We’re very excited indeed to be publishing The Corpse-Rat King in September (although US/CAN print copies and ebook editions will be available from next week). For those who don’t already know all about this terrific piece of work, it’s the debut fantasy novel by Australian writer Lee Battersby, a veteran short fictioneer who’s turned his considerable talents to the longer form with rather fabulous results (check out some of the early reviews on the book’s catalogue page for evidence of that).
By way of a general introduction, we asked Lee to give us a bit of an insight into his background as a writer, what his his most powerful sources of inspiration might be, that sort of thing. Here’s what he told us:
Not the Smashing Pumpkins song, no. The year, the actual I-lived-through-it-coz-I’m-older-than-the-rest-of-you 1979.
1979, I was eight years old. We moved from Narrogin, a wheat-belt town of 18 people and half a dog to a much larger town on the coast, where 26,000 people waited to teach me that I was different and not in a good way; that my English accent made me a target; that using two forms of cutlery in the same meal was foreign and disturbing; and that wearing glasses, being good at sport and maths, and reading without moving your lips constituted an invitation to kick the shit out of me any time they managed to bandage up their knuckles sufficiently for the task.
I’d love to say that 1979 was the year when I discovered that none of that mattered, that it was the year I discovered that being myself, unashamedly and self-sufficiently, was the only journey that counted, that I realised the only way to make myself truly happy was to walk my own individual path with footfalls as loud as I cared to make them and fuck anybody who didn’t fit in with my plan or who didn’t understand the way I saw the world. But hell, I was eight. It mattered. It mattered until it hurt.
But it was also the year my mind bent, irrevocably and for the rest of my life. It was the year when my path was diverted to go the long way round, for long stretches of my life alone, and for many more stretches in the company of people who did not understand but found themselves forced to share the path for short periods. After that year I was never in synch with those around me. Certainly not the ‘peers’ who populated the bogan-sanctuary in which I lived. (Bogan, chav, westie, Okie, call them what you will. You know who they are: the ones who wear the cheapest clothing, who keep the packet of fags under the arm of their t-shirt, who listen to mindless cock rock 24 hours a day, hoon up their moron mobiles and worship at the altar of the V8, who support your team’s greatest rivals and think the mullet never died.)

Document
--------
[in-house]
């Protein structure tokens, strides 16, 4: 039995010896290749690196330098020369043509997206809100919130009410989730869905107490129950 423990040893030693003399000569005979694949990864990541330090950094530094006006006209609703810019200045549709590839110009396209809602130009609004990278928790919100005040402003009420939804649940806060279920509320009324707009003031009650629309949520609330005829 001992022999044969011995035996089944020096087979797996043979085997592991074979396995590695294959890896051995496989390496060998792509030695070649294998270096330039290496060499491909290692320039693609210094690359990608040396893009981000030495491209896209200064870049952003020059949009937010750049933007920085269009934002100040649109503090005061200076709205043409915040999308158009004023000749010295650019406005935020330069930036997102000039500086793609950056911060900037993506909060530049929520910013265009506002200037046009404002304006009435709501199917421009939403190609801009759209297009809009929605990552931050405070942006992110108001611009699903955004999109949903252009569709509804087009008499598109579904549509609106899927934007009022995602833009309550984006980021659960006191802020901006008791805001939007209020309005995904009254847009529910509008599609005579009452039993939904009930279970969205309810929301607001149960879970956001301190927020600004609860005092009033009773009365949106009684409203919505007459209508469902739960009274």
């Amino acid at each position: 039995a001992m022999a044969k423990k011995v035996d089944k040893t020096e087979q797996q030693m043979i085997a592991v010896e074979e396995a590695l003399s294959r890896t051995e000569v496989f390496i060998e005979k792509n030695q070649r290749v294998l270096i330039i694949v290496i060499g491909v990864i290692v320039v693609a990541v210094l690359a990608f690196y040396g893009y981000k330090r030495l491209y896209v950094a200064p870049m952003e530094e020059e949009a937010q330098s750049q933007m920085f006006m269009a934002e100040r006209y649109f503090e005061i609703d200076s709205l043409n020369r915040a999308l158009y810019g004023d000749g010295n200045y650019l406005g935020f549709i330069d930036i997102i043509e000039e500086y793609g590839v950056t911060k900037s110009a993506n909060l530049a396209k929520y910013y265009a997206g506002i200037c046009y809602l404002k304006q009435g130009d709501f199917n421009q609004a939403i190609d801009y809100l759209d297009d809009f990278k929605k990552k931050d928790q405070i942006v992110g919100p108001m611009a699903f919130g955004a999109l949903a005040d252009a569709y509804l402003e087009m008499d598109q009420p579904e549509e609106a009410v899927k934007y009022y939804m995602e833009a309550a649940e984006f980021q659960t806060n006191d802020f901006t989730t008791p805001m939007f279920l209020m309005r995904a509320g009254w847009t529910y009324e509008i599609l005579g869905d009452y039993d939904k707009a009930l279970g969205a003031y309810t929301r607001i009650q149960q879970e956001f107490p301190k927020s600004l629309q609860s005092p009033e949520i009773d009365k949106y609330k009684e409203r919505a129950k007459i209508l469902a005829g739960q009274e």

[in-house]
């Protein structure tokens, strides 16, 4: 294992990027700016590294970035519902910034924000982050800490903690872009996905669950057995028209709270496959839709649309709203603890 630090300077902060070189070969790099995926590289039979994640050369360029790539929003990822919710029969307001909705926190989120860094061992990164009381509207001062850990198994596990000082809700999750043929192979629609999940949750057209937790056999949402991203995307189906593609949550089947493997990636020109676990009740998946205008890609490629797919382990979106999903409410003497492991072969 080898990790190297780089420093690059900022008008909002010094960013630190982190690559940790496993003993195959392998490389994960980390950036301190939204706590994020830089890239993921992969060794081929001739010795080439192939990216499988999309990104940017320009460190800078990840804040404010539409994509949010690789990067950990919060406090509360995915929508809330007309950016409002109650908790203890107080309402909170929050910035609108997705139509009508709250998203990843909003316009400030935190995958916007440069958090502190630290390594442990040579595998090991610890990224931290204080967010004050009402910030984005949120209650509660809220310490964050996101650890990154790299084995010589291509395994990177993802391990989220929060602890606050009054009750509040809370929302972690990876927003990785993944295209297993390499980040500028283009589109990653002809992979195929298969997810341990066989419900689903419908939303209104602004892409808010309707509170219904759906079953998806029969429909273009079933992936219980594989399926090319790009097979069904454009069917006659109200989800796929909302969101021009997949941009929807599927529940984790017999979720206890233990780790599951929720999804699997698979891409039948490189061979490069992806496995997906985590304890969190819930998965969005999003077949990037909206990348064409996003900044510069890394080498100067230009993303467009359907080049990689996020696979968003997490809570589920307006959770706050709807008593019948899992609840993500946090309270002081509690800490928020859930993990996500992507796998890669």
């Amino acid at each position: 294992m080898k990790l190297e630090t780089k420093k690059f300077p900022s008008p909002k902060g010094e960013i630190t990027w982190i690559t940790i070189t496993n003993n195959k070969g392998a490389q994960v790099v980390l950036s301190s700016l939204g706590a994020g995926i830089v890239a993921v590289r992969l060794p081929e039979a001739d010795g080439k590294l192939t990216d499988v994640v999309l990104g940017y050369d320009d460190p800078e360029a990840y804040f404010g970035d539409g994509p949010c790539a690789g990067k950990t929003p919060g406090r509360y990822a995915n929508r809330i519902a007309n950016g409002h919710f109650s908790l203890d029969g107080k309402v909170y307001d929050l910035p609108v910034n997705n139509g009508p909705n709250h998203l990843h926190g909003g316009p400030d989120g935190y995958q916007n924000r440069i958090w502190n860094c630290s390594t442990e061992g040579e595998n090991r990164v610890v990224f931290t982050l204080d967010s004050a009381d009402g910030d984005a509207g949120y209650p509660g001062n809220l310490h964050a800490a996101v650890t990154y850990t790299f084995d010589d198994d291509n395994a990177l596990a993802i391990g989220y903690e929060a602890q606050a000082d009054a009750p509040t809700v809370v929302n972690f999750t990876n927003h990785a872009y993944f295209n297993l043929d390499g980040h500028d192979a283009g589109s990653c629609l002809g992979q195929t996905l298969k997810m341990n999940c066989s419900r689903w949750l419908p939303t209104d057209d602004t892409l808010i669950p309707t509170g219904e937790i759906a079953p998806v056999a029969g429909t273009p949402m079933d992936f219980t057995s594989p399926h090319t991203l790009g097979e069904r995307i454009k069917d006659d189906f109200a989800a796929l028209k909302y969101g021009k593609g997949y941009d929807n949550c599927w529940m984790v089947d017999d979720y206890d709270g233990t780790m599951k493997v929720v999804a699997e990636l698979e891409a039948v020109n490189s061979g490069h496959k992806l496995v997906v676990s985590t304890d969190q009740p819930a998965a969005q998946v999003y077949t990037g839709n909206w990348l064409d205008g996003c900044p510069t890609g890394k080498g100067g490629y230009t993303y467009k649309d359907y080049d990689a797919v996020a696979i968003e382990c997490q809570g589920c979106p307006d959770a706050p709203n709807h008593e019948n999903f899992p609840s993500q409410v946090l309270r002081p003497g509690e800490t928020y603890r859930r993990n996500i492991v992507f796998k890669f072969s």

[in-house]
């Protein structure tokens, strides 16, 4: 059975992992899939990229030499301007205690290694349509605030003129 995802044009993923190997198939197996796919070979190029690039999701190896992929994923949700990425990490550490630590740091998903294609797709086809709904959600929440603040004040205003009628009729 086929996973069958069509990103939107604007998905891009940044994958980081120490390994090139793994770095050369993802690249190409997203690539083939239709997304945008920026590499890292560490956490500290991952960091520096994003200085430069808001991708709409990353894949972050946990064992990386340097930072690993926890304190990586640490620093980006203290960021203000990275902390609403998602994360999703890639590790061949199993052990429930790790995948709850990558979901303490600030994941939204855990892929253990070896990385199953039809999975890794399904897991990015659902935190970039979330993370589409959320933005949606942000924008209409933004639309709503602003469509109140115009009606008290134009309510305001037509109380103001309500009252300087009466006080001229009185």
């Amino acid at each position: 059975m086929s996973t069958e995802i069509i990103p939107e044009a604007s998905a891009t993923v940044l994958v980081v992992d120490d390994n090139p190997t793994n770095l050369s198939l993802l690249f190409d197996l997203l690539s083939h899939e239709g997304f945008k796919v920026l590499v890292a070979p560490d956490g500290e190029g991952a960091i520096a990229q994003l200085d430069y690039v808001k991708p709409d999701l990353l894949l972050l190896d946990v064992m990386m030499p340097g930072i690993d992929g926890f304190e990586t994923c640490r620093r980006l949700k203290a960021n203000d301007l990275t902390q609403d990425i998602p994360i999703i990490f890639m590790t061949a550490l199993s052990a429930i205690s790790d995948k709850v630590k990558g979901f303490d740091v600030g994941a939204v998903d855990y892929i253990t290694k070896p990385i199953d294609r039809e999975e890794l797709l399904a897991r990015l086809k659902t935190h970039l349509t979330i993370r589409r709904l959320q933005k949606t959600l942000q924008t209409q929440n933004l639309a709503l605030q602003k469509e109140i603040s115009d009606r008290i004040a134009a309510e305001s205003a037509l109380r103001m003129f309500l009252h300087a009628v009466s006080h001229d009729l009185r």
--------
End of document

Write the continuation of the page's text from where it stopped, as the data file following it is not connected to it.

From that day to this I have never quite fit. Anywhere. Even in places I’m supposed to. University, SF conventions, family. If not for the company of other writers and finding a wife who understands (and who is, perhaps not-surprisingly, a writer herself) I might never fit.
I discovered the Goon Show in 1979, via an LP stashed at the back of my parents’ record collection. A month later, on my 9th birthday, I received my first SF anthology. I still have them both. I rescued the LP from my parents’ when they separated. The book has survived 33 years of house moves, relationship breakups, fire, termites, and children. I’ll never part with them. Because it was those two objects, or more accurately, the texts they contained, that provided the bridge between what I had understood to be the world in which I lived, and the mental plane where all angles of view are acceptable, where all subjects are up for comment, and there is nothing so sacred that it cannot be harpooned and brought to the side of your mind for flensing. Where speed and clarity of thought, and the ability to gene-splice concepts together for maximum effect, are the coin of the nation.